Library Catalog Ask a Librarian Book a Meeting Room
Catalog Your Account Menu


Posts Tagged ‘science fiction’


The Search for WondLa by Tony DiTerlizzi

by Morgan Reeves on August 25th, 2014
The Search for WondLa by Tony DiTerlizzi Cover Image

The Search for WondLa has been on my “To Read” list for awhile now, since it was published in 2010. But having learned a valuable lesson in series anticipation from Harry Potter, I put off starting this trilogy until the last book was published. This May the final book was published, The Battle for WondLa, and the time was ripe to start this series.

DiTerlizzi has mixed a good bit of science fiction into his fantasy to create a fascinating world. Eva Nine is a human girl being cared for and trained by Muthr, a humanoid, multifunctional robot. They live in an isolated Sanctuary with no contact with other humans. Eva longs to go outside and venture into the real world, but up until now Muthr has prevented this, deeming it safer to stay inside. But when their home comes under attack from an outside force, Eva is forced to flee on her own. Outside, her encyclopedic Omnidroid cannot identify any of the strange creatures she encounters. Feeling increasingly unprepared for life on the surface, Eva is captured by the strange hunter Besteel, but is able to escape and free his other captives at the same time. Thus, she has made her first friends, Rovender Kitt, a tall blue alien, and Otto, an enormous water bear.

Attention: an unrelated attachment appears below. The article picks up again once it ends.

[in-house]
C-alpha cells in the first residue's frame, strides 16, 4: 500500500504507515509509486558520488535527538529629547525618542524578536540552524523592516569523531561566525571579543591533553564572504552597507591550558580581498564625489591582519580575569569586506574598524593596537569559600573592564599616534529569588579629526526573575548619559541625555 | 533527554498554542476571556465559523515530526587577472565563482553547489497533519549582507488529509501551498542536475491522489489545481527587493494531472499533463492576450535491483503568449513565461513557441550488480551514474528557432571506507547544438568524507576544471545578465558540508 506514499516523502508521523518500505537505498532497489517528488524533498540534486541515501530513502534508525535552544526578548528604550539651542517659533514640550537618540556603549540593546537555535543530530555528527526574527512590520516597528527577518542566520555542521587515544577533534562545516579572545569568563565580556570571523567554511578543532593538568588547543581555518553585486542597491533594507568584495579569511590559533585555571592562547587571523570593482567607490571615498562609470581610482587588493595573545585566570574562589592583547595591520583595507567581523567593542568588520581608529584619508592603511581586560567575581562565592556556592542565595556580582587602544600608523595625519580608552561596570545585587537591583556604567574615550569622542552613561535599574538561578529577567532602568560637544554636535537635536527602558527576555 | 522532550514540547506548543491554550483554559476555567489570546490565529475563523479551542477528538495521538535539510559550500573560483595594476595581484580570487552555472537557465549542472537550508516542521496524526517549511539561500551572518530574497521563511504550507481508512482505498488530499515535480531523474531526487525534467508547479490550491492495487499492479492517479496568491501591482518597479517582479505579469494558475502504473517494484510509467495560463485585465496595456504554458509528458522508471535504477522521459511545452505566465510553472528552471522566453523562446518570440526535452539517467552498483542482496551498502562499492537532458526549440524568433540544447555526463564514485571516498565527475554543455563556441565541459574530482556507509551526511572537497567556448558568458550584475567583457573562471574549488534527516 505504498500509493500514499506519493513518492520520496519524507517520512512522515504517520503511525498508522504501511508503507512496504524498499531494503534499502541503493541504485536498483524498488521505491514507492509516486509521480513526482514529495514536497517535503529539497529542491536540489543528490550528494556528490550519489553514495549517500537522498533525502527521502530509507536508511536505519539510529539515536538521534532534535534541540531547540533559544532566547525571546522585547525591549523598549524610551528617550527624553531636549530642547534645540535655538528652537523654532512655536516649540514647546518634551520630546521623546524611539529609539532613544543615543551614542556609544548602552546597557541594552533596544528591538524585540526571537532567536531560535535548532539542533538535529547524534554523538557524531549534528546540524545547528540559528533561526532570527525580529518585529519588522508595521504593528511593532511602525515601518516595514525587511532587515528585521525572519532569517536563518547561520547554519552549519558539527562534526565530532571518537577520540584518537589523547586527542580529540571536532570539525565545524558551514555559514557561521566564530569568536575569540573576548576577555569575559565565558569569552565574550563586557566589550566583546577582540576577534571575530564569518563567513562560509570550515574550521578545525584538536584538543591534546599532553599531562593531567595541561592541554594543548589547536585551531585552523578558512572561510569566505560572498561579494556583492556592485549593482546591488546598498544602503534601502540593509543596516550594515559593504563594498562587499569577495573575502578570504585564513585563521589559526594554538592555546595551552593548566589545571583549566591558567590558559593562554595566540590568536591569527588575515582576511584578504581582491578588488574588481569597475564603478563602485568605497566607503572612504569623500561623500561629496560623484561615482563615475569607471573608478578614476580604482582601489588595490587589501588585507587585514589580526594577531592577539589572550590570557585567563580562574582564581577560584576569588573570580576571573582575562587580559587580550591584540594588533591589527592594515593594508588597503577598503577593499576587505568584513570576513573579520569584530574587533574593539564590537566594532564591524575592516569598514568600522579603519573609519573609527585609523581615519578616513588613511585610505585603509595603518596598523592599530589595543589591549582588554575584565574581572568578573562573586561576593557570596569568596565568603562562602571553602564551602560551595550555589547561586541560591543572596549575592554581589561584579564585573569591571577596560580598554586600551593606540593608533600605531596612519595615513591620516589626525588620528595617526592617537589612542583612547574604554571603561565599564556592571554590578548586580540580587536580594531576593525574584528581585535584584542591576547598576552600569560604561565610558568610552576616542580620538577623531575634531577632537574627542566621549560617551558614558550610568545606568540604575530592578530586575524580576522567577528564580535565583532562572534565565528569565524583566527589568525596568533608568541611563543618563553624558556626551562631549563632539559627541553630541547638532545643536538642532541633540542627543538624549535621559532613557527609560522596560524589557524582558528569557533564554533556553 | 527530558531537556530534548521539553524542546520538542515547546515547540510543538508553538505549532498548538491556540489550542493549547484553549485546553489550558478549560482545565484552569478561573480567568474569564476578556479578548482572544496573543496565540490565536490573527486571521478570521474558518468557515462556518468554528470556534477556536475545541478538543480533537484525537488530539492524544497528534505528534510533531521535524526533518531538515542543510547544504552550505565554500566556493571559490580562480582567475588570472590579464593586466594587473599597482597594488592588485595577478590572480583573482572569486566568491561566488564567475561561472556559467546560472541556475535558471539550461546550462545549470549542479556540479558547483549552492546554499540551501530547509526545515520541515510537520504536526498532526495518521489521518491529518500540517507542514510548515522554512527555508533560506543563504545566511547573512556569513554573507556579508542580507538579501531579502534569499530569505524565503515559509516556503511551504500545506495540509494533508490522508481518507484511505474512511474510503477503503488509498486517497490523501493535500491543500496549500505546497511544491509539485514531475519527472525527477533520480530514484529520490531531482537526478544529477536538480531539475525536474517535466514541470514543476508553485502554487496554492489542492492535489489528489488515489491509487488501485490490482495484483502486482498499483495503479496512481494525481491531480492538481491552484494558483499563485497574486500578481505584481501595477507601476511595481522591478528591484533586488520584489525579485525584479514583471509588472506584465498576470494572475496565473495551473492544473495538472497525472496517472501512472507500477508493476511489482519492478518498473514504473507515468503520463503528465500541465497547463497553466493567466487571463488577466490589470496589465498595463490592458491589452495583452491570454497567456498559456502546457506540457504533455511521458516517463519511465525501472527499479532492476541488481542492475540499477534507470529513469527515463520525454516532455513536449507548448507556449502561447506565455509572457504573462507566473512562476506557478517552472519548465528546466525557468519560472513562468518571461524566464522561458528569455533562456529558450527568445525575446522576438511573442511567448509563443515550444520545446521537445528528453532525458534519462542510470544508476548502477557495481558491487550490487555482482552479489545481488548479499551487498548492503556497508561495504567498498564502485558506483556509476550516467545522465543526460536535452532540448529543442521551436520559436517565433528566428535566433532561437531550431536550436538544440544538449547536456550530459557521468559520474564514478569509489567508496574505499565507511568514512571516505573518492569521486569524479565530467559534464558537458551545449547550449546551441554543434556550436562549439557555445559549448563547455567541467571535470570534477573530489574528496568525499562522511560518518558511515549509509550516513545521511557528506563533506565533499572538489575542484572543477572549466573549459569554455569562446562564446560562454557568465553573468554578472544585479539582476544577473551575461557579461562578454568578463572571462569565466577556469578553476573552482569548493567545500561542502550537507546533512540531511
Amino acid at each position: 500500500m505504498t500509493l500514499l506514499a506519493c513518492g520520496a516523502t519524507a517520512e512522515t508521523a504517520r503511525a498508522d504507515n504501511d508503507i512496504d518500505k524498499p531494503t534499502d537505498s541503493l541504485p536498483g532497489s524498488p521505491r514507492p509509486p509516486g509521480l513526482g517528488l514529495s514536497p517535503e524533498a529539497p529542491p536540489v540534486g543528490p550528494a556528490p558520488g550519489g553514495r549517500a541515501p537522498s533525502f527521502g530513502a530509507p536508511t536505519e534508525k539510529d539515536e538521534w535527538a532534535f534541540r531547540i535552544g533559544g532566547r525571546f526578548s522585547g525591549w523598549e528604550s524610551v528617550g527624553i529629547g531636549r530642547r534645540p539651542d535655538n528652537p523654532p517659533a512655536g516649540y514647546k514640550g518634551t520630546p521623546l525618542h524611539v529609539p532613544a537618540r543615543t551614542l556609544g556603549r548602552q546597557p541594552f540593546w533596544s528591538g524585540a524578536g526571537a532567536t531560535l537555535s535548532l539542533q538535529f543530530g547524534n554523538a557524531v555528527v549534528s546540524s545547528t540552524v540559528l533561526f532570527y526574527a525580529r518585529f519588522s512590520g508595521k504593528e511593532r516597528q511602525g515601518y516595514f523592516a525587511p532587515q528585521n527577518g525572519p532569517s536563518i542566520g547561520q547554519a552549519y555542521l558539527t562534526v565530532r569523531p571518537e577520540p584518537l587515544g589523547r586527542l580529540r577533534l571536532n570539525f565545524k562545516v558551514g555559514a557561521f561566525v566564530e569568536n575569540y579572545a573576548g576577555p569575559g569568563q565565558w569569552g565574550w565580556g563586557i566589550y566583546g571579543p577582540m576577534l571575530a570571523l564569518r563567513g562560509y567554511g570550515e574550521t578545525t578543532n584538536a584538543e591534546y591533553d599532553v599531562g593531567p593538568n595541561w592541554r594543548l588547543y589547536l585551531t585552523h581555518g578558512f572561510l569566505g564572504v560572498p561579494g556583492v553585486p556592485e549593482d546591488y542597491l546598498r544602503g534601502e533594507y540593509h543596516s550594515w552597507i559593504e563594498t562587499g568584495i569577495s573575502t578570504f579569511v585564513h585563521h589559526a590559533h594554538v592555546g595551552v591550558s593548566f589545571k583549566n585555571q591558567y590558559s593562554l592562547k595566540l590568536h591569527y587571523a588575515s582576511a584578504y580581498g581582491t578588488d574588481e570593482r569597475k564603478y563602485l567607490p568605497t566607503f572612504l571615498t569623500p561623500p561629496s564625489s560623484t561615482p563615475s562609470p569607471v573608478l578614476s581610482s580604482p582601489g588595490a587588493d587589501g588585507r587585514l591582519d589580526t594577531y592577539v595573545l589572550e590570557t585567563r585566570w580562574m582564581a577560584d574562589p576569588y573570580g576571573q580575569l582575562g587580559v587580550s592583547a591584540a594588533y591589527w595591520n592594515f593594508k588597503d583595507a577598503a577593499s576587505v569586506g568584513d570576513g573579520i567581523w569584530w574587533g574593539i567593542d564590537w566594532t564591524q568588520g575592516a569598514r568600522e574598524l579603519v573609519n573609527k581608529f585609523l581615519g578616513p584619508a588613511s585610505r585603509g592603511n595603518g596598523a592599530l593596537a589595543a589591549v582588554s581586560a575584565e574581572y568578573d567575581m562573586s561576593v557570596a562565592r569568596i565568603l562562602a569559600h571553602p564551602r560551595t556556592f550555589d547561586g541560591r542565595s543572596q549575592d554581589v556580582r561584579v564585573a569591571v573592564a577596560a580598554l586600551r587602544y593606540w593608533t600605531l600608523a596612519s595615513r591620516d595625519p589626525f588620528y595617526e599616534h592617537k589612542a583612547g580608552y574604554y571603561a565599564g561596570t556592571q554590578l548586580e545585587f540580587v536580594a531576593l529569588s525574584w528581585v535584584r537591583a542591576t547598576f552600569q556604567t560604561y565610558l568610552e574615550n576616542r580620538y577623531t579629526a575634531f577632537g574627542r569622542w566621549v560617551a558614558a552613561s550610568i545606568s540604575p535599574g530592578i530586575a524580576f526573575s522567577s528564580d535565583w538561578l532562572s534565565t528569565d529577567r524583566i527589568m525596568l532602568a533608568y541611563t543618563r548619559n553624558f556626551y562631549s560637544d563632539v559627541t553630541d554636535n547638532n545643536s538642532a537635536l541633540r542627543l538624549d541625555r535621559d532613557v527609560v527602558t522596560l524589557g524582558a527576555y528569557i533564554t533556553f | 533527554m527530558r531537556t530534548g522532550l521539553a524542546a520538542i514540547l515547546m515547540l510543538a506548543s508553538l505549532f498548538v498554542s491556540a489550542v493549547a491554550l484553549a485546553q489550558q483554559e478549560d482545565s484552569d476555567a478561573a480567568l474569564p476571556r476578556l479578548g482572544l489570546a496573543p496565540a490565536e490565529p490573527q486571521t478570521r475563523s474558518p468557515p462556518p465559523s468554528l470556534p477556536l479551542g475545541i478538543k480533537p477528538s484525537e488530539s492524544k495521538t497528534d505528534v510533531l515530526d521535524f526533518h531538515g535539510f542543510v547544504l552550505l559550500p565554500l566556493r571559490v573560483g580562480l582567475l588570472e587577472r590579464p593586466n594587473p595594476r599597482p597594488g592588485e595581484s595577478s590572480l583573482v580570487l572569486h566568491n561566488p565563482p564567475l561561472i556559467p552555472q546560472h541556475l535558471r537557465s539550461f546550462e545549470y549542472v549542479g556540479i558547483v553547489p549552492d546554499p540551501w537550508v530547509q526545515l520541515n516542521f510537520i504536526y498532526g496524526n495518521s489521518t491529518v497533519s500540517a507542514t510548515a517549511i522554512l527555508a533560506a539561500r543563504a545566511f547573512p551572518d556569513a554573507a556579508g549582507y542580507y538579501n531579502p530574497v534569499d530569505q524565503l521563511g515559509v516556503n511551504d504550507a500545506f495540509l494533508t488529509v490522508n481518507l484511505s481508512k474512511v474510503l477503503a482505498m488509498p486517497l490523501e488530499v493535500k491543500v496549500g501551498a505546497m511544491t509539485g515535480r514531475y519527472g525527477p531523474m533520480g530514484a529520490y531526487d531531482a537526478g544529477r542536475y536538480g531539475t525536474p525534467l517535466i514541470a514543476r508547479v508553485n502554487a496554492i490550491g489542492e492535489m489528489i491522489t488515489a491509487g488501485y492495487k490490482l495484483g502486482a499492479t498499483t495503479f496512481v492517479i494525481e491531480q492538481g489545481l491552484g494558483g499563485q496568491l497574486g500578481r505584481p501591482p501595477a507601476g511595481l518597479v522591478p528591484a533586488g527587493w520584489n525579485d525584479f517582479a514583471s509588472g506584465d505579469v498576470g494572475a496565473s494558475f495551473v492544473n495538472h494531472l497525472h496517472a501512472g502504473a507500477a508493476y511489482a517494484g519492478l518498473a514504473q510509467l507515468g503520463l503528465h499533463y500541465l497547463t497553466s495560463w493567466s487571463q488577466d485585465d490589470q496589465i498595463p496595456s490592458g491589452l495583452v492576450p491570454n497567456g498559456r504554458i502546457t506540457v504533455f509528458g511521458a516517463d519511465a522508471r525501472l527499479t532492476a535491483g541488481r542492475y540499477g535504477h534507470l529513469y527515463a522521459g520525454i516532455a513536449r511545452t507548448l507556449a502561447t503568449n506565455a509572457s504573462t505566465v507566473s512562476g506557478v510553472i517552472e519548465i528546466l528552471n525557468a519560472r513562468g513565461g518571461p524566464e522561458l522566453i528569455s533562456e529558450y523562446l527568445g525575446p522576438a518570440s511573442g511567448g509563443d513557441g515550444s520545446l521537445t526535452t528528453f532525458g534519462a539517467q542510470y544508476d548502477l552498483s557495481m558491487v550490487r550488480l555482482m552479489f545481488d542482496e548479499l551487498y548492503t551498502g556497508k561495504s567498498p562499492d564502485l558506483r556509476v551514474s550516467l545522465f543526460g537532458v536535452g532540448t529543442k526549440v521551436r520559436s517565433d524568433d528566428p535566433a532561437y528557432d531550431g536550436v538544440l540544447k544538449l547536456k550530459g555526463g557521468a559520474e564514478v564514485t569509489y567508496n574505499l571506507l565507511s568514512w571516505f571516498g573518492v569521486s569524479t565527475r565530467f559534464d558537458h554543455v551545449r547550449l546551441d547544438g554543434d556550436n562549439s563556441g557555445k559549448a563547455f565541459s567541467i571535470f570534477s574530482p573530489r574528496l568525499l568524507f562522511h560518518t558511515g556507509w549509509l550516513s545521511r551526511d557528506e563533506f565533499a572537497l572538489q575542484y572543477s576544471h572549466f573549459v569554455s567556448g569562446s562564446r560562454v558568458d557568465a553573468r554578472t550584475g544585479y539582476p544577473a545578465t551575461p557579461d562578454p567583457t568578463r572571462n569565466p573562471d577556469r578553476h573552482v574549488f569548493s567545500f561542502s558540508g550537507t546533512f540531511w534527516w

Rovender has some news for Eva, instead of being on Earth as she had assumed, they are on a planet known as Orbona. To help make sense of this new world, she insists on rescuing Muthr from the ruins of their home. Reunited, the group sets off in search of other humans using Eva’s most prized possesion, a photo of a girl, robot and book with only the letters “Wond L a” still visible. Along their journey they encounter both kindness and cruelty from the natives. Eva and Muthr soon realize that they are oddities that no one has seen before, and thus valued for their rarity. The mystery of their origins is left unanswered for most of the book, with the only tantalizing hints coming at the end. Told in four parts with short chapters, this a fairly quick read accompanied by DiTerlizzi’s sylistic illustrations. An interesting tale that leaves you wanting to more, a demand that can gladly met by the sequel, A Hero for WondLa.

Springtime = bugs!

by Hannah Kane on April 2nd, 2014

Looking for your next weekend read? I have a great springy one for you. In Grasshopper Jungle by Andrew Smith, the end of the world is nigh. Austin Szerba, his girlfriend Shann, and his best friend Robby live in fictional Ealing, Iowa. The trio occupy themselves the same way most small-town 16-year-olds do — skateboarding, eating pizza, driving into Waterloo to see movies, and trying to figure out who they are and what they want out of life.

But their world is turned upside-down when giant praying mantises rampage through Ealing. The big bugs are hungry — for PEOPLE. This tale of survival, friendship, identity, and growing up has a sense of Vonnegut-esque humor so fresh that once I started, I couldn’t put it down. Check out the catalog record here to learn more and place a hold!

Plus, it’s green. REALLY green.




login